Germany to face EU sanctions if it does not lower heating sector emissions
The sluggish emissions reduction in Germany’s heating sector could mean the country will face severe financial sanctions by the European Union for failing to comply with the block’s climate targets, Daniel Wetzel writes in the newspaper Die Welt. In a letter to the economy and energy ministry (BMWi), the German heating installations industry has warned that reducing emissions from 119 million tonnes of greenhouse gases in 2018 to 72 million tonnes by 2030 currently is “a very distant prospect”, as the rate of energy-efficient retrofitting of buildings is far too low to meet the sector’s climate targets. Wetzel says it is not yet clear how much Germany could be fined under the EU’s “burden sharing” scheme but adds that estimates put the figure at a “two-digit-billion-euro amount.” According to the heating installations industry, the rate of retrofitting should be doubled to avoid financial sanctions altogether. Wetzel adds that industry representatives praise new fuel cell heating systems as a possible solution for ramping up the rate of energy-efficient modernisation in German buildings.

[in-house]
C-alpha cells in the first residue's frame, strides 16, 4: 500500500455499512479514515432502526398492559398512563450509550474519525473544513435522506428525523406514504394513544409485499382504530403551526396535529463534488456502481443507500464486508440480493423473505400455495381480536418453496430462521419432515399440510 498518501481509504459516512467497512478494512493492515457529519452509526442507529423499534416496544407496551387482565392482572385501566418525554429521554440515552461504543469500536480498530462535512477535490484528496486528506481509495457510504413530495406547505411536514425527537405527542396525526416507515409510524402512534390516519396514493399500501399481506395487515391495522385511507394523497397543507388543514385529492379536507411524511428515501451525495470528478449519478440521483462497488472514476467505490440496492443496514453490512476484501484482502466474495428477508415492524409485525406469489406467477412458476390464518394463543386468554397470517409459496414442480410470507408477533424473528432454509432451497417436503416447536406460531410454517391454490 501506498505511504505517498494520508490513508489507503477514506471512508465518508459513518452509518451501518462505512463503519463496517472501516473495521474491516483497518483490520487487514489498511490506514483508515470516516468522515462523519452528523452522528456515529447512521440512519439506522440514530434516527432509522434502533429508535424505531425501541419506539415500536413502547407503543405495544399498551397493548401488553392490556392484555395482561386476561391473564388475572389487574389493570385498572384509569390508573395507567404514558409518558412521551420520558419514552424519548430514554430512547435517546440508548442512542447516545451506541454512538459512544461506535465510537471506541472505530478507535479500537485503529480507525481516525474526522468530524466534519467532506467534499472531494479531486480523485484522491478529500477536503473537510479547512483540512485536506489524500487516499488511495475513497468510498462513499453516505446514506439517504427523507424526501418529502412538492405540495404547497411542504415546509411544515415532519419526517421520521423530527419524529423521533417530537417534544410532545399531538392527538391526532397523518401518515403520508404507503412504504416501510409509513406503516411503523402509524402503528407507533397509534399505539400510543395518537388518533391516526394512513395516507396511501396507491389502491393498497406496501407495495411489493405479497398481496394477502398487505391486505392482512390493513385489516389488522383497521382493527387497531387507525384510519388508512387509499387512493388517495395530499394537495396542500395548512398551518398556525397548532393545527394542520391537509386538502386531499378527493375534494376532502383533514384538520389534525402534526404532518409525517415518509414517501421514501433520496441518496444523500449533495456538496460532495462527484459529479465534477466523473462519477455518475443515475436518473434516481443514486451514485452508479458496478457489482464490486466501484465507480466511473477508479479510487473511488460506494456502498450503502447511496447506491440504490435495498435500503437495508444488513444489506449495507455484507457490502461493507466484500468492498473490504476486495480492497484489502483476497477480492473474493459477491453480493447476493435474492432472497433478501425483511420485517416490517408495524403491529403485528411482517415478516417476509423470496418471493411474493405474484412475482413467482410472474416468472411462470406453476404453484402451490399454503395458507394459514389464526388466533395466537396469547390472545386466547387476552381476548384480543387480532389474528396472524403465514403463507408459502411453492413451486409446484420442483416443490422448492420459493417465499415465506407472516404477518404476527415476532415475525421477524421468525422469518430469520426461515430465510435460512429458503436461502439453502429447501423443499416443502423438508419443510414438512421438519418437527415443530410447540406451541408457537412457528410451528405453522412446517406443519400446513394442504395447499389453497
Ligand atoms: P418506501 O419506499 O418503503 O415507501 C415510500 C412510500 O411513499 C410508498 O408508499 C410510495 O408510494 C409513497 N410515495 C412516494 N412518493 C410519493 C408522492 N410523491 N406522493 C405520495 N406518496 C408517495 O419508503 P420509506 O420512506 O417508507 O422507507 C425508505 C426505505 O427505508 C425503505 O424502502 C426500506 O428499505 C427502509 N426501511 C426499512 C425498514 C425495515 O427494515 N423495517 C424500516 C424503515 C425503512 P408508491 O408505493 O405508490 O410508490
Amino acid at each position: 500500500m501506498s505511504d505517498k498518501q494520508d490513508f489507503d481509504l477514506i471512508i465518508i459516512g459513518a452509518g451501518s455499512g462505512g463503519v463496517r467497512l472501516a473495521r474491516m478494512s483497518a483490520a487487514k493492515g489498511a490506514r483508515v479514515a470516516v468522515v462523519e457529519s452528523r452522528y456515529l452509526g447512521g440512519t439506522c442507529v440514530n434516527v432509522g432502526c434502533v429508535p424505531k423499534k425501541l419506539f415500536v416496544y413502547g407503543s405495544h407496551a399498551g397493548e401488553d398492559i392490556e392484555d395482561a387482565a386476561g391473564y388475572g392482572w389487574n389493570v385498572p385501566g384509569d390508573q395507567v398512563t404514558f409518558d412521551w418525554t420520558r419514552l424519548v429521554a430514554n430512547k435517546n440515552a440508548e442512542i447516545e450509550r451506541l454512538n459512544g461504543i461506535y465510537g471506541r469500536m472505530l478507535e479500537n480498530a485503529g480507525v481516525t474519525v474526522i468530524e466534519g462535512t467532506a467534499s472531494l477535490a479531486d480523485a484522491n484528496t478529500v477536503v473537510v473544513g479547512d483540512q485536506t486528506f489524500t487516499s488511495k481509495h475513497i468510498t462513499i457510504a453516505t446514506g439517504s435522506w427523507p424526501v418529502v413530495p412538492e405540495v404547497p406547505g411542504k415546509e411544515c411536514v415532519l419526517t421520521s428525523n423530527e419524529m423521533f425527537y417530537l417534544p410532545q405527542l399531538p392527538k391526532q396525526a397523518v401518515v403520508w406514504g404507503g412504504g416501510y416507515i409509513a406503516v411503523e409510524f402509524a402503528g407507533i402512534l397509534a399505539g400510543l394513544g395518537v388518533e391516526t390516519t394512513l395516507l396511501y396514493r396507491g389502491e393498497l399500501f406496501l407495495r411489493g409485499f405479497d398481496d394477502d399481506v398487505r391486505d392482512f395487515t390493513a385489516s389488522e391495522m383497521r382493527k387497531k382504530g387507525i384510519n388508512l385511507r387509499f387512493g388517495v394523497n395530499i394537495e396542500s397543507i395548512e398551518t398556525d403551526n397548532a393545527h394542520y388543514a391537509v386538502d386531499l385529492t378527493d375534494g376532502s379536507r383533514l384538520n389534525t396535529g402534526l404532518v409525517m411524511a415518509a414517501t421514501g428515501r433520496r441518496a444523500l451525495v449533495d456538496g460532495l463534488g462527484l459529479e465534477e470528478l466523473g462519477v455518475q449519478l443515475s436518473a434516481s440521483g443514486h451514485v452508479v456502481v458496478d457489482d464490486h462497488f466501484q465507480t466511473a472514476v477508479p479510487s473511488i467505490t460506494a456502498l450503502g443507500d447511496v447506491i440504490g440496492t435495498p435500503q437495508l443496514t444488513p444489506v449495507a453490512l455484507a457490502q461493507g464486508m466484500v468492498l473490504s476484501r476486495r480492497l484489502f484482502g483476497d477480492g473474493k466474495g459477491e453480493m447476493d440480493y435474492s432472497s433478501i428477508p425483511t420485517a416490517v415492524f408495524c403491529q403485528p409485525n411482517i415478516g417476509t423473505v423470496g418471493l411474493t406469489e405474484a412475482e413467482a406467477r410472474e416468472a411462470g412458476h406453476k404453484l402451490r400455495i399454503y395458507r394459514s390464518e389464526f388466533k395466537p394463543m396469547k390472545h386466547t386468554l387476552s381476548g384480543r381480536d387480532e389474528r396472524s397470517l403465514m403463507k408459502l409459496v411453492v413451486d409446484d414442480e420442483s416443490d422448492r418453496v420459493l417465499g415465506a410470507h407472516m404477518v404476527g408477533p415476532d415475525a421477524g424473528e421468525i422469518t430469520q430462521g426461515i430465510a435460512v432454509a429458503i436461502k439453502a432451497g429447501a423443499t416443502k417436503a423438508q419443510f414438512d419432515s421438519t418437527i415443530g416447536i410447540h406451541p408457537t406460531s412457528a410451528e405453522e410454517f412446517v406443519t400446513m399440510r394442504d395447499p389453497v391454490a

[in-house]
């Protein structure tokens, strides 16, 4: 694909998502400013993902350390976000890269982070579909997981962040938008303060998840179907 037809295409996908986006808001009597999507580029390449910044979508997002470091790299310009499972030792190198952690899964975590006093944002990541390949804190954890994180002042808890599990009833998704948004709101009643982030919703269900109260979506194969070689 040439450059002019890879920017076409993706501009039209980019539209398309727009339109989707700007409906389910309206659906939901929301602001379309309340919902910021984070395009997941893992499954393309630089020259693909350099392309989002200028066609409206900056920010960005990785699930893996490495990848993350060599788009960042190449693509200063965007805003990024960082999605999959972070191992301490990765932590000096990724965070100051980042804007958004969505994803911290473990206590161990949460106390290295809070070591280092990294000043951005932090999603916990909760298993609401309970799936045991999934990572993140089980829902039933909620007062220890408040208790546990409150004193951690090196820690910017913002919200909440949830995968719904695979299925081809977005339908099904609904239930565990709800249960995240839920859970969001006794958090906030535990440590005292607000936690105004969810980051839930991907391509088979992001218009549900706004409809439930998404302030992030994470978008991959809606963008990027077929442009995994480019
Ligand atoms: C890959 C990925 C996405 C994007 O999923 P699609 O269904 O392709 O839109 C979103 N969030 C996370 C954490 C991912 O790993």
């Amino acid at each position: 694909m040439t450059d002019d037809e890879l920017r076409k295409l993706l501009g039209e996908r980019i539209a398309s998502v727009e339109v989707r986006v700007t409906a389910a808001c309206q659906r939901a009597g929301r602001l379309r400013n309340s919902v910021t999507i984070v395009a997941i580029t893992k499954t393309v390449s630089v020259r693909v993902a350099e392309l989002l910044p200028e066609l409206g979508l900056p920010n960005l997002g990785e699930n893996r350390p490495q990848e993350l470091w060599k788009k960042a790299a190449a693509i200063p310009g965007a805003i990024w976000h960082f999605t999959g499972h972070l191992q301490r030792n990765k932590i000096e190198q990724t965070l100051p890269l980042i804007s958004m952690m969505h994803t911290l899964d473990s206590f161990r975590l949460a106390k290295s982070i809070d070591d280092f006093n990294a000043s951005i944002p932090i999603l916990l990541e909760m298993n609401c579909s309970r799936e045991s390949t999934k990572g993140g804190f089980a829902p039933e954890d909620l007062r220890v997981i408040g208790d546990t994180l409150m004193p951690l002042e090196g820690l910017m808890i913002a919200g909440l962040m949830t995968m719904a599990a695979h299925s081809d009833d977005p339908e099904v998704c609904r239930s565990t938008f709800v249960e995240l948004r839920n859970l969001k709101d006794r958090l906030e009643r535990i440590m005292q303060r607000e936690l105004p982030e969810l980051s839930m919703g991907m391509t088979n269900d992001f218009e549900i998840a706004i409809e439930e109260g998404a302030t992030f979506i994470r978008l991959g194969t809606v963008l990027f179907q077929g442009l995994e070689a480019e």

According to the EU Effort Sharing Regulation, Germany’ emissions in sectors not covered by the EU emissions trading system (ETS) must decrease by 14 percent by 2020, and by 38 percent by 2030, compared to 2005. By 2020, buying emissions rights from other countries could cost Germany 600 million euros per year, according calculations undertaken by the Institute for Applied Ecology (Öko-Institut).